Microsoft’s $68.7bn (£55bn) deal to buy US video game company Activision Blizzard has been blocked in the UK by the Competition and Markets Authority.
The proposed takeover would see Microsoft acquire such hit titles as Call of Duty and Candy Crush.
But the regulator said it was concerned the deal would offer reduced innovation and less choice for gamers in the fast-growing cloud gaming business.
Microsoft and Activision hit out at the decision and said they would appeal.
“The CMA’s report contradicts the ambitions of the UK to become an attractive country to build technology businesses,” a spokesperson for Activision said.
‘UK is clearly closed for business’
“We will work aggressively with Microsoft to reverse this on appeal,” they added.
“The report’s conclusions are a disservice to UK citizens, who face increasingly dire economic prospects. We will reassess our growth plans for the UK. Global innovators large and small will take note that – despite all its rhetoric – the UK is clearly closed for business.”
Brad Smith, vice chairman and president of Microsoft, said the company was still committed to the acquisition.
“The CMA’s decision rejects a pragmatic path to address competition concerns and discourages technology innovation and investment in the United Kingdom,” he said.
Microsoft has already signed contracts to make Activision Blizzard’s games available on 150 million more devices, he added.
“We’re especially disappointed that after lengthy deliberations, this decision appears to reflect a flawed understanding of this market and the way the relevant cloud technology actually works.”
To go through, the deal has to be approved by regulatory bodies in the UK, United States and European Union.
The CMA is the first of the three regulators to rule, meaning its decision could scupper the whole takeover – which is why today’s decision is a particularly significant part of the process.
The UK body said it was not concerned that the deal would distort competition in the console gaming market.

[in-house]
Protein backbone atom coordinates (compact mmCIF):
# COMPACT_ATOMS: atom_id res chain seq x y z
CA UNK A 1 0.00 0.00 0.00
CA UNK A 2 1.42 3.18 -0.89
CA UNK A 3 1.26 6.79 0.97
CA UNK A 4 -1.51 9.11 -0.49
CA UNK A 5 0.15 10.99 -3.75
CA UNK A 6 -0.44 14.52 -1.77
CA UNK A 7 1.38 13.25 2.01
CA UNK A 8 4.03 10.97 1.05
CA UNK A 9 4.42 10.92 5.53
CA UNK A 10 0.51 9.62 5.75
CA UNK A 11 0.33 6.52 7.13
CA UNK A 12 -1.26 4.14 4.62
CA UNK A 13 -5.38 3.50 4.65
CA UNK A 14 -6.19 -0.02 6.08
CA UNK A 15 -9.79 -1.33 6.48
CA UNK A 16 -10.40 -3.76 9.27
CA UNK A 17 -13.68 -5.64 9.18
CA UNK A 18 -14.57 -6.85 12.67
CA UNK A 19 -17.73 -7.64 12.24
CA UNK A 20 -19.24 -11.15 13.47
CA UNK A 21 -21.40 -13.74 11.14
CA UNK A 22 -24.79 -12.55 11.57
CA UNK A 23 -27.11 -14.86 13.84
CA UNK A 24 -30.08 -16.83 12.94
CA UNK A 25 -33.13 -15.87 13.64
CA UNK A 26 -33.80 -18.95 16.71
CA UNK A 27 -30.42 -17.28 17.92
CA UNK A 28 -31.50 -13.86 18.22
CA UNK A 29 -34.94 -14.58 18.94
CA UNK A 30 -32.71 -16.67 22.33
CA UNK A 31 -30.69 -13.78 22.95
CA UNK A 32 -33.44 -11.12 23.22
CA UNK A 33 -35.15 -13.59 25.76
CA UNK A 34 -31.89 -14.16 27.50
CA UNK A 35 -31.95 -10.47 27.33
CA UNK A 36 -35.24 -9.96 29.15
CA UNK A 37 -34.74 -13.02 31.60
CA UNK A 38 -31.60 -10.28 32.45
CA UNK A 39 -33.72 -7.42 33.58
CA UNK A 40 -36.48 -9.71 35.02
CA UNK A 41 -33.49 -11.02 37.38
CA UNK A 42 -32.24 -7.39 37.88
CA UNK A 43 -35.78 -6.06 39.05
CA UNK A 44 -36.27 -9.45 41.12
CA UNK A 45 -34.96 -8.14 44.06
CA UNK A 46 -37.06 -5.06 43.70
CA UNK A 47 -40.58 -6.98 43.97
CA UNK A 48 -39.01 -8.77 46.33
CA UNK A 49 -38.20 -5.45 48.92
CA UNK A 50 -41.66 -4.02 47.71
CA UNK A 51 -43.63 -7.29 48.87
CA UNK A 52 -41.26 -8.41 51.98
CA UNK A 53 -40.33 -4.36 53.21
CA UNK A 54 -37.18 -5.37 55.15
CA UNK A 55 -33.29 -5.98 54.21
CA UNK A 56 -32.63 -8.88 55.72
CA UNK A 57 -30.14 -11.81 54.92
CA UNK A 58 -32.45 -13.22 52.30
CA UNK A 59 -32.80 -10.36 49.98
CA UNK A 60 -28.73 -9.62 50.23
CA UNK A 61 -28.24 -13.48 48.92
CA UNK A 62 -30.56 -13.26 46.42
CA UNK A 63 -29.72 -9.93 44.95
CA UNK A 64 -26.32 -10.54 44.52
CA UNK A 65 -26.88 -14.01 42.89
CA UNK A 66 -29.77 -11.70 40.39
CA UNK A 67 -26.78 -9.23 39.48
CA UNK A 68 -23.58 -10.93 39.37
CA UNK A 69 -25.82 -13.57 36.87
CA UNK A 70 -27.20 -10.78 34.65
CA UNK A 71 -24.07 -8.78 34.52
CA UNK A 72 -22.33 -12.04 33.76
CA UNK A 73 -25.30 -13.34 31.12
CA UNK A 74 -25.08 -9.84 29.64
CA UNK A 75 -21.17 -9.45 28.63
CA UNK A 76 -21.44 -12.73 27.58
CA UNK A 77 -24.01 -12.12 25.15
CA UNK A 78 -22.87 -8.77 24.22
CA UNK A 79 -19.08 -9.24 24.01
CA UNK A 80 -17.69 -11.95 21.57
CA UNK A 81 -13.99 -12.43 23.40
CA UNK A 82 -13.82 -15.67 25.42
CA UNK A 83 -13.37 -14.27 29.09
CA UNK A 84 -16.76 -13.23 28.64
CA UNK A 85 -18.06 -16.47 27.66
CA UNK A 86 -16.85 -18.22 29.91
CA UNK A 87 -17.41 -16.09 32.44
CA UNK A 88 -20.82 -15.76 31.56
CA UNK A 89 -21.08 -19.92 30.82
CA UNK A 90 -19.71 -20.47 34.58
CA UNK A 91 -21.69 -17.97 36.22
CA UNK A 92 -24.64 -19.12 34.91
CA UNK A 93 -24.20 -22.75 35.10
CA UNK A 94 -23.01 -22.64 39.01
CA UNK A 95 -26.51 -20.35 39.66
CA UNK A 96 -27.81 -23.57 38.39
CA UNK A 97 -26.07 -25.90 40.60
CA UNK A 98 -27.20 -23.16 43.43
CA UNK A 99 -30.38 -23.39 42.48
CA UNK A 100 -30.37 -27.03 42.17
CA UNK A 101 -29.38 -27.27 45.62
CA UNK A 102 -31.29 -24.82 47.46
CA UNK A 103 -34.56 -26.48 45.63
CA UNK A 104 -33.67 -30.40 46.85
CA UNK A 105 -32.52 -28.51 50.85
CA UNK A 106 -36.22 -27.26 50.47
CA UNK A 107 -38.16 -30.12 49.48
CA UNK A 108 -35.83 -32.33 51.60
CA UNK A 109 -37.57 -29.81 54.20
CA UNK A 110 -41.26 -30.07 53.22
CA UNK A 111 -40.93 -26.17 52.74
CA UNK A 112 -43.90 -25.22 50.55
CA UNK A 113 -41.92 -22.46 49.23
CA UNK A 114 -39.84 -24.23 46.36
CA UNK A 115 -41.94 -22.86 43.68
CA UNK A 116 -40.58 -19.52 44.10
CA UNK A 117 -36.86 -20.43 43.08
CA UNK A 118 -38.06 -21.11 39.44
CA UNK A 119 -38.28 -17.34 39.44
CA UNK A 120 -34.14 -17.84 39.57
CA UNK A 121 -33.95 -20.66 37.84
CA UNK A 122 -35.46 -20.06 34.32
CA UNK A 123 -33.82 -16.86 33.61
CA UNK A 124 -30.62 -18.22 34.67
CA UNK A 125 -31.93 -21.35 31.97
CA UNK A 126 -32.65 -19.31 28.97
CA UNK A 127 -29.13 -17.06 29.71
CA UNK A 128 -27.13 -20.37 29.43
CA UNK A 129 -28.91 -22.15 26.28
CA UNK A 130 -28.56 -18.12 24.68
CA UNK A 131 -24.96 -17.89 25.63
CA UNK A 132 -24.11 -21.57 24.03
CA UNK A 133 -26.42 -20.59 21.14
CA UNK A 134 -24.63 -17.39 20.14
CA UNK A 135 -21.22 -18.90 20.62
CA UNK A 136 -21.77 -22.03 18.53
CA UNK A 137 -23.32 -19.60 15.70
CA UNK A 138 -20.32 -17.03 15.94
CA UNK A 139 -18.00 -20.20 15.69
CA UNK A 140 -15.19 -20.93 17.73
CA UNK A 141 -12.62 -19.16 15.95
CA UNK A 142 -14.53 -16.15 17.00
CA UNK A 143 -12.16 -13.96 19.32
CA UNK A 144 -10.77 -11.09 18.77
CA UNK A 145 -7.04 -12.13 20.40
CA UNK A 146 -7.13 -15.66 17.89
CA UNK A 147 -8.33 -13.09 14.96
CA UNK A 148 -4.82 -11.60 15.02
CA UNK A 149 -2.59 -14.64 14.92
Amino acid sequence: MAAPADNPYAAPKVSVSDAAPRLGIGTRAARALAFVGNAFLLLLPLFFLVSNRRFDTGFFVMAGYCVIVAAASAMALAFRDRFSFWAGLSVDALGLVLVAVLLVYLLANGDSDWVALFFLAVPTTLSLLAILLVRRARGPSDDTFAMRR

But Martin Coleman, who chaired an independent panel that investigated the proposal for the regulator, said it was vital to protect competition in the “emerging and exciting market” of cloud gaming.
“Microsoft already enjoys a powerful position and head start over other competitors in cloud gaming and this deal would strengthen that advantage giving it the ability to undermine new and innovative competitors,” he added.
He said Microsoft had submitted plans to address the CMA’s concerns, but they were not effective and “would have replaced competition with ineffective regulation”.
“Cloud gaming needs a free, competitive market to drive innovation and choice. That is best achieved by allowing the current competitive dynamics in cloud gaming to continue to do their job,” he added.
The future of games
As well as a big financial investment, this deal is important for Microsoft because it wants to strengthen its position in the future gaming market.
Speaking before the CMA ruling, Keza MacDonald, games editor for the Guardian, explained: “The established financial model for a games console is that you buy one, then you buy games to play on it.
“But what is happening now is that cloud computing, and other technologies, are creating the opportunity for a kind of Netflix of games – where you stream titles rather than owning them.
“It is something that Microsoft is already heavily invested in. They have their Gamepass service, where you pay a subscription and can access a whole host of titles. Eventually, Microsoft hopes you’ll be able to play all those games on your phone, your console or your TV.
“Microsoft is making a play for the future of video games, not just the current console market. That’s a really important part of this deal.”
But while the technology giant has world-leading hardware, it has struggled to compete with rivals like Sony and Nintendo when it comes to the games themselves, MacDonald said.
“Sony has always been way ahead on quality games and Microsoft has never really had the games to compete on that level,” she added.
“This is a way to buy and control the futures of a lot of very popular games.”
The remedies offered so far by Microsoft to try to persuade the CMA that this deal would not have a negative impact on the future of cloud gaming have clearly not worked – unlike their arguments around console gaming, which were accepted by the CMA.
Microsoft has signed agreements with some of the current key players in cloud gaming, like tech company Nvidia, but further concessions will be needed if they are to have any hope of reversing this decision.
Without agreement here, the whole process grinds to a halt.
There’s a sense of shock among the UK games industry at this decision, because the general expectation was that it would be approved.
Sony bosses, however, will be pleased. They have consistently opposed the deal, arguing its Playstation would have restricted access to some of the world’s most popular titles, which would be bad for gamers.
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